4. Treats Alzheimer’s



Alzheimer’s disease affects the brain by inducing inflammation, oxidative damage, and metal toxicity – all of which were found to be countered with the help of curcumin in turmeric tea (7).

Another study says that curcumin can improve memory and mood. Curcumin’s ability to reduce brain inflammation has also been linked to improvement in depression (8).

5. Boosts Immunity

The anti-inflammatory properties of turmeric can help boost immunity. It also reduces and even prevents the impact of pro-inflammatory cytokines, and this is another way turmeric enhances immunity (9).

6. Enhances Heart Health

Studies show that curcumin can reverse heart disease. The antioxidant effects of the compound can reduce the risk of different forms of cardiotoxicity and prevent heart complications related to diabetes (10).

Curcumin has also been found to improve the health of the endothelium, which is the lining of the blood vessels. As endothelial dysfunction is one major cause of heart disease, curcumin plays a crucial role here (11).

Further research also shows that curcumin can prevent clogged arteries. The compound can reduce deposits in the arteries, thereby preventing heart disease and heart attacks (12).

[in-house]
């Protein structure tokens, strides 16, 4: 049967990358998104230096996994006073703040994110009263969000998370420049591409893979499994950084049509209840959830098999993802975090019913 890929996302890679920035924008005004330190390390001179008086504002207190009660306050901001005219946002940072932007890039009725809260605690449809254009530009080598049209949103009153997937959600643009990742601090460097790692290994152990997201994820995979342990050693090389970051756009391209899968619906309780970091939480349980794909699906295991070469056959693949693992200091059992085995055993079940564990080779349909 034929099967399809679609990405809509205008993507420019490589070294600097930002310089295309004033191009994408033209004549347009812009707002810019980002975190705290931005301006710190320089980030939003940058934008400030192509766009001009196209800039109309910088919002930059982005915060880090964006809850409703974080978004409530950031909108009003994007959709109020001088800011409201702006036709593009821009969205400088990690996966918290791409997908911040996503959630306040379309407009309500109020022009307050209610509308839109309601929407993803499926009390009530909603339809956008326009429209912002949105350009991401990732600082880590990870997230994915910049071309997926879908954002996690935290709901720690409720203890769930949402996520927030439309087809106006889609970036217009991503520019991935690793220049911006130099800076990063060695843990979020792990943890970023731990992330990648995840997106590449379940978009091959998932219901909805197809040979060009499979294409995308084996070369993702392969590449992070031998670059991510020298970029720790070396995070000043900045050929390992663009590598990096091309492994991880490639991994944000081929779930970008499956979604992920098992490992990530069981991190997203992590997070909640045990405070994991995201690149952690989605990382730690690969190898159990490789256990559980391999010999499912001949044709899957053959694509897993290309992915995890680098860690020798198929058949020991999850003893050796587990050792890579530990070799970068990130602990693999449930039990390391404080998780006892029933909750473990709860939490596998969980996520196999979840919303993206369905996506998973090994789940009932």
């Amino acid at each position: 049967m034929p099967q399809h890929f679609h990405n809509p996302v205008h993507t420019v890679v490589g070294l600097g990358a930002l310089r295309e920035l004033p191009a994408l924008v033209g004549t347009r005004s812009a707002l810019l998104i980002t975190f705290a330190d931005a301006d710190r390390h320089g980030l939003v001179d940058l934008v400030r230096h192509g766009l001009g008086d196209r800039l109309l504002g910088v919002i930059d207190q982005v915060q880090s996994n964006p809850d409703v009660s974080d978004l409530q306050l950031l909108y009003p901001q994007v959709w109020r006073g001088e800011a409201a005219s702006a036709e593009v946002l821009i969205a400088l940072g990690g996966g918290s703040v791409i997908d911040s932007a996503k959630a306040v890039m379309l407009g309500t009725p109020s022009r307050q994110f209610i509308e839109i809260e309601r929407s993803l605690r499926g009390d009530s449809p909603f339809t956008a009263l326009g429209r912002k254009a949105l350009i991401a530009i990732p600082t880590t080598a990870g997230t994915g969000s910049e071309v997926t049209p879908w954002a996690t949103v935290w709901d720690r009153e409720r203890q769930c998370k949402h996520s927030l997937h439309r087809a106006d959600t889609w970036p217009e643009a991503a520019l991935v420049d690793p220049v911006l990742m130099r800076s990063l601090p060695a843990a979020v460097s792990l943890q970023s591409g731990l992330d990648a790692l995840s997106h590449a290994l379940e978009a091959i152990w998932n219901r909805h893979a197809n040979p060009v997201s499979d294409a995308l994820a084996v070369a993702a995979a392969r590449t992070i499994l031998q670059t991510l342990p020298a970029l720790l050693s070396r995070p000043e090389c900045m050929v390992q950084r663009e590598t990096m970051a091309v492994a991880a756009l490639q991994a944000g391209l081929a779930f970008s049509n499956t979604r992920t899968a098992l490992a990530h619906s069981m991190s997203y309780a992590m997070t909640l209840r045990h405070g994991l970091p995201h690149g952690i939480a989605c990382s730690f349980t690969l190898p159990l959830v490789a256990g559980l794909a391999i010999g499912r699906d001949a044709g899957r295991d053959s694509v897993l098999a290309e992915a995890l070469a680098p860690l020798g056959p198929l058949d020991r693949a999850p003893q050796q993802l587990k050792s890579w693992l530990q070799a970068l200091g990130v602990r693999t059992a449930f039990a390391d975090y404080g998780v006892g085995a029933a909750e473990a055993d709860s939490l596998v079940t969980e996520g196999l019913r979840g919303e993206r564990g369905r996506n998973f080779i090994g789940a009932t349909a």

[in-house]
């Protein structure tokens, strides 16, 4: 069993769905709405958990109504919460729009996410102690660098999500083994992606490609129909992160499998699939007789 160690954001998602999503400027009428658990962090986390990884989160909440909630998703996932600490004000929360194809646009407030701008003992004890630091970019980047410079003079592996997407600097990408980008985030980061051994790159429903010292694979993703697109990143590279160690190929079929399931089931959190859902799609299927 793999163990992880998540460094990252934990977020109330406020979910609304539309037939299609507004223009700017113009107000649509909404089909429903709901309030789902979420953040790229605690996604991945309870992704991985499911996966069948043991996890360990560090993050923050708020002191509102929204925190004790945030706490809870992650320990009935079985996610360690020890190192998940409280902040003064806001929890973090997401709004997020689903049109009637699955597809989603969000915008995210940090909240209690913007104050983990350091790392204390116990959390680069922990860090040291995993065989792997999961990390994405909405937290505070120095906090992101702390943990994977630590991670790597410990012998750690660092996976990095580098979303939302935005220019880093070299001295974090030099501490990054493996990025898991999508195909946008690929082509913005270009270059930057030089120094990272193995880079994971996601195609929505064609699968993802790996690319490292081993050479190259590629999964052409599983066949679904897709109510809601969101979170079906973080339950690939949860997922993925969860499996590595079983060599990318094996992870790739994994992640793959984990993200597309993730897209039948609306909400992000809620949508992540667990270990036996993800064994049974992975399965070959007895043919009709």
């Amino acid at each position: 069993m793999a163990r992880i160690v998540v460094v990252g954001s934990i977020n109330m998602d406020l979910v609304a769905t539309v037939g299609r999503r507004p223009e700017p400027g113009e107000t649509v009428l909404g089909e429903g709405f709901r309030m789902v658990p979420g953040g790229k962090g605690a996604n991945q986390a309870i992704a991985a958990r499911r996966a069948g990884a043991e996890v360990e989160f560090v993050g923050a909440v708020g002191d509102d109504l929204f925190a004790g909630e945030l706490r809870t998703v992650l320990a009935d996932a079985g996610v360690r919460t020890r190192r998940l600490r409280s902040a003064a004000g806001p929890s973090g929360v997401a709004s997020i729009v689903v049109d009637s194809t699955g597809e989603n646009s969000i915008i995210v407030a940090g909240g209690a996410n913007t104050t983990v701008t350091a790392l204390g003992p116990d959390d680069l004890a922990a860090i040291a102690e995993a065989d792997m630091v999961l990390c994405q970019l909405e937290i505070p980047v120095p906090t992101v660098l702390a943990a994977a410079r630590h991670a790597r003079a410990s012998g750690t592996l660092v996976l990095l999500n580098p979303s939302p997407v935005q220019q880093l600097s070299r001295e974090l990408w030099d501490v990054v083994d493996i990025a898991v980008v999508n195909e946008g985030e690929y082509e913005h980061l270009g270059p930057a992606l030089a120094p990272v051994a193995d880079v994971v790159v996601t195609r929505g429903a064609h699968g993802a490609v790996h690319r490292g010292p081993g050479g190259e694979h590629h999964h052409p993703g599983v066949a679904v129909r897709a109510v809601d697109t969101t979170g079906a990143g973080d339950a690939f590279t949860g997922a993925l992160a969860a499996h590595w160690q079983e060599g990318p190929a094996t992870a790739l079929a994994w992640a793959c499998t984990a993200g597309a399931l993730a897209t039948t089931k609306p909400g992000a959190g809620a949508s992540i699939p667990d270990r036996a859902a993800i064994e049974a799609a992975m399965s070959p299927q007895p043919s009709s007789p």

7. Might Promote Weight Loss

Weight gain causes fat tissue to expand, and new blood vessels are formed as a consequence. But studies show that intake of curcumin can prevent the formation of these blood vessels. This means less fat gain and, eventually, weight loss. However, more research is required before we arrive at any conclusion.

8. May Treat Uveitis



Also called eye inflammation, it is one of the degenerative conditions of the eye that can affect vision (13). However, we need more research before arriving at conclusions.

9. Cleanses The Liver

The curcumin in turmeric tea had shown to improve liver detoxification. Intake of turmeric can also increase the levels of glutathione S-transferase, an enzyme produced by the liver that protects the organ from oxidative stress and damage.

Other studies state how curcumin can reverse liver cirrhosis to some extent. This can be attributed to the antioxidant properties of the compound (14).

10. Boosts Sleep